In his letter to the church, Jude gives a dire warning. He writes, "To them that are sanctified by God the Father, and preserved in Jesus Christ, and called...it was needful for me to write unto you, and exhort you that ye should earnestly contend for the faith which was once delivered unto the saints. For there are certain men crept in unawares...ungodly men, turning the grace of our God into lasciviousness, and denying the only Lord God, and our Lord Jesus Christ" (Jude 1-4).
The book of Exodus contains one of the strangest passages in all of scripture. As Israel camped at Mount Sinai, they were suddenly engulfed by thick darkness and an incredible, blazing fire. Out of the midst of these awesome elements, God spoke: "These words the Lord spake unto all your assembly in the mount out of the midst of the fire, of the cloud, and of the thick darkness, with a great voice" (Deuteronomy 5:22).
I'm an old-fashioned preacher who believes in honoring the sabbath. And one reason behind my conviction is that I was raised in a preacher's home, where the sabbath was honored religiously.
The sabbath began for us when we children were awakened early on Sunday morning for a full day in church. First came Sunday morning church, followed by lunch. And after lunch, we all had to take a nap, whether we wanted to or not. (Sometimes this seemed just awful. We had to lie down just when we felt full of life!)
Isaiah prophesies that God will one day rise up and shake the whole earth. The prophet writes: "Behold, the Lord maketh the earth empty... and turneth it upside down, and scattereth abroad the inhabitants thereof... all joy is darkened, the mirth of the land is gone.... When thus it shall be in the midst of the people, there shall be as the shaking of an olive tree..." (Isaiah 24:1, 11, 13). God is going to shake the earth as if it were an olive tree - till every bit of fruit falls!
Recently I went to the Lord in prayer very heavy-hearted, laden down with many cares. I began to plead my case before Him:
“Oh Lord, I've never been so weary in all my life. I can hardly go on! My mind is so tired, I don't think I can get another message. You've got to come and help me with these heavy burdens You've put on me, in my ministry and in my life. I've got to have strength from You. Lord, please — help me!"
Then I began to weep. I was so exhausted the tears literally burst out of me. As I lay crying, I thought, "Surely my tears will move the Lord's heart!"
The apostle Paul was one of God's most faithful servants. And I believe there were three important motivations behind Paul's faithfulness: hope, love and fear.
Paul had a blessed hope of eternal life that motivated him to faithfulness. He also had a great love for Christ. In 2 Corinthians 5:14 he says, "The love of Christ constraineth us"— meaning, it constrained him to remain faithful to God.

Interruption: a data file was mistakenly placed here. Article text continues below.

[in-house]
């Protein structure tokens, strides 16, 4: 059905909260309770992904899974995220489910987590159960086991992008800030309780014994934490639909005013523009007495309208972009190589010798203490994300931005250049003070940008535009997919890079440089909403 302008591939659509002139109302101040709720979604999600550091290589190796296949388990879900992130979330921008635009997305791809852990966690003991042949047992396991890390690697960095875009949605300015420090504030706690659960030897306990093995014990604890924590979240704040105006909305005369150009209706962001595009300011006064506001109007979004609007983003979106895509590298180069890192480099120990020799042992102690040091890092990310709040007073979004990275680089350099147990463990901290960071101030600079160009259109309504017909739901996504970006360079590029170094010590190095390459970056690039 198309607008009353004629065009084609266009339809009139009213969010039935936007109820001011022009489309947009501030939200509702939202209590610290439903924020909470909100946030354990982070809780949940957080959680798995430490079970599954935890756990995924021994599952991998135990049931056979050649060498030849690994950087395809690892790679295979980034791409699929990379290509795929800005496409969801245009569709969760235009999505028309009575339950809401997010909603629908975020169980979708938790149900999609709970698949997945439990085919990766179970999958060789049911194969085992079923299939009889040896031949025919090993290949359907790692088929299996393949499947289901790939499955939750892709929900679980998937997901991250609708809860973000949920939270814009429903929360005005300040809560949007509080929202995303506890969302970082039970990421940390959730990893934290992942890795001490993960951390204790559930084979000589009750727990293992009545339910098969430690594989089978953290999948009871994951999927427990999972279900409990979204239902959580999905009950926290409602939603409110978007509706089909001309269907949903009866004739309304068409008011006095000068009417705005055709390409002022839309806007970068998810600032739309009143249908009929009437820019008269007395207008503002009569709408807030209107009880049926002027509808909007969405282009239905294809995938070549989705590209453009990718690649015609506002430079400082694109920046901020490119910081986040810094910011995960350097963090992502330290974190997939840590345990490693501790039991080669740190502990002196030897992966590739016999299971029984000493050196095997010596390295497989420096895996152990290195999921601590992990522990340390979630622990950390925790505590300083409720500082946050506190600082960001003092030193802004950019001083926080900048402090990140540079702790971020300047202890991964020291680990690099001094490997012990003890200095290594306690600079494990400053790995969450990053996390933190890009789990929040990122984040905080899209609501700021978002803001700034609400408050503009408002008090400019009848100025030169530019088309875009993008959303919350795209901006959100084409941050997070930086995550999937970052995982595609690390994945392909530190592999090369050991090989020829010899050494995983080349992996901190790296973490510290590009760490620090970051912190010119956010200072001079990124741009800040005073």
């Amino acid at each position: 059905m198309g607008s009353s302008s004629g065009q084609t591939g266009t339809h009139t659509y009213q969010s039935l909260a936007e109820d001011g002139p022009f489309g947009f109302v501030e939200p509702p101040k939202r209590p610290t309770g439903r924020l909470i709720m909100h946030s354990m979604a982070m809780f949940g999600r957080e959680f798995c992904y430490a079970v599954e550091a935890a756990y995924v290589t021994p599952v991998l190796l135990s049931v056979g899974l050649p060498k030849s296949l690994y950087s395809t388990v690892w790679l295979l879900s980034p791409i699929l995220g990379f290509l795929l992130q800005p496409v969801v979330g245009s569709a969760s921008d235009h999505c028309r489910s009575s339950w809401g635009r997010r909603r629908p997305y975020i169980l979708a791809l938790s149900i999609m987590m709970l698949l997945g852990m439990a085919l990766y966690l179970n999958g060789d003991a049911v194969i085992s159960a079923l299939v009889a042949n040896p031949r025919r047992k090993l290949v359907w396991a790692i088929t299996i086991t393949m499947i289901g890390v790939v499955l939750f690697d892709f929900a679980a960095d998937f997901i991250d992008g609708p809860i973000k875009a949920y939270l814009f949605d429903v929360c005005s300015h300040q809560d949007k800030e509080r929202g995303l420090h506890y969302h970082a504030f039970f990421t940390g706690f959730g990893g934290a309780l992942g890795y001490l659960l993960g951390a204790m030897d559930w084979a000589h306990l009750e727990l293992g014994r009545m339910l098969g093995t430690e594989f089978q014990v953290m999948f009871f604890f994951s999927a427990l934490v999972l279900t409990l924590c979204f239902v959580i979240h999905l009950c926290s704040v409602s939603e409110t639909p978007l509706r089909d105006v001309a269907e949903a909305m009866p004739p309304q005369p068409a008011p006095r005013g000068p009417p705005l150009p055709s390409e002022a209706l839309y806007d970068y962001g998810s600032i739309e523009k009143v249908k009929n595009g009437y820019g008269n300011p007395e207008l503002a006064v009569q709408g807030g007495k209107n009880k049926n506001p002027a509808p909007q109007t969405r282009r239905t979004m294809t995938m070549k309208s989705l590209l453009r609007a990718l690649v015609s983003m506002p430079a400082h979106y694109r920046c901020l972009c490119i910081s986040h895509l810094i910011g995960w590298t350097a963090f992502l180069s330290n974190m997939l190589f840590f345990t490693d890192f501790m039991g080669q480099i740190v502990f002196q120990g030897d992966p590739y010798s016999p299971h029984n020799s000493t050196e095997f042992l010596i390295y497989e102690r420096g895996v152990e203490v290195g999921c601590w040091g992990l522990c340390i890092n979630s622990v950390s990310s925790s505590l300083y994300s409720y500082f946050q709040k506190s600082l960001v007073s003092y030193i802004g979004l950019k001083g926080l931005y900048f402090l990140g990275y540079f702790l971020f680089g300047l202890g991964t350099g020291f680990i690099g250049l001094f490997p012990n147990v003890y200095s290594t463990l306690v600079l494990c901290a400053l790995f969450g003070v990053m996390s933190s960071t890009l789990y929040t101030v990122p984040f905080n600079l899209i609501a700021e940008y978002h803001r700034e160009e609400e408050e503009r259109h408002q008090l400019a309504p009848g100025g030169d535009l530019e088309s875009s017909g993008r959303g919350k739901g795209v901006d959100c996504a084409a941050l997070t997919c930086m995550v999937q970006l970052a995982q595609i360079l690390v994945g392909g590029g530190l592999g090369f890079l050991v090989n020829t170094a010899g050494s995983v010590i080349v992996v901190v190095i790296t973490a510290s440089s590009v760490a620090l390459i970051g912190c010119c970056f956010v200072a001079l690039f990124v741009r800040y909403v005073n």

But Paul's faithfulness was also motivated by something else: the reverential fear of the hour he would stand before the Judge of the world on Judgment Day!
In recent weeks I have been crying out to God, "O Lord, take hold of me. Grip me, possess me, apprehend me!" Oh, how I've longed for that. But I didn't know I wasn't prepared to have the Holy Ghost handcuff me!
It is clearly Scriptural — and, in fact, apostolic — to pray that God handcuff you. This means asking Him to place manacles on your hands, to lock them up, throw away the key and take you as His prisoner.
A precious doctor friend told me once how God enlisted him in the "school of sympathy." He had had very little empathy with people who complained of pain. Doctors see and hear so much regarding pain that they often become immune to it. He couldn't understand why patients with kidney stones, for instance, would scream with pain. He thought, "It can't be that bad – they must be putting it on a little – perhaps to get medication. How could anybody hurt that badly?" Then one day he woke up with kidney stones!
The prophet Micah delivered a message for our day which is both frightening, yet very hopeful. The importance of his message can be found in these works: "Hear now what the Lord is saying!" (Micah 6:1). Micah speaks forth the heart of God to men of all ages - to the backslidden Jew of his day, to the remnant of the last days, and especially to the shepherds in our time. Keep in mind the message of Micah is the burden of the Lord and His view of the church and of His shepherds.
"And all the men that are upon the face of the earth, shall shake at my presence, and the mountains shall be thrown down, and the steep places shall fall, and every wall shall fall to the ground." (Ezekiel 38:20).
There is an ominous Scripture in the Bible that is a source of comfort to many Christians. It is Matthew 7:22,23: "Many will say to me in that day, Lord, Lord, have we not prophesied in thy name? and in thy name have cast out devils? and in thy name done many wonderful works? And then will I profess unto them, I never knew you: depart from me, ye that work iniquity."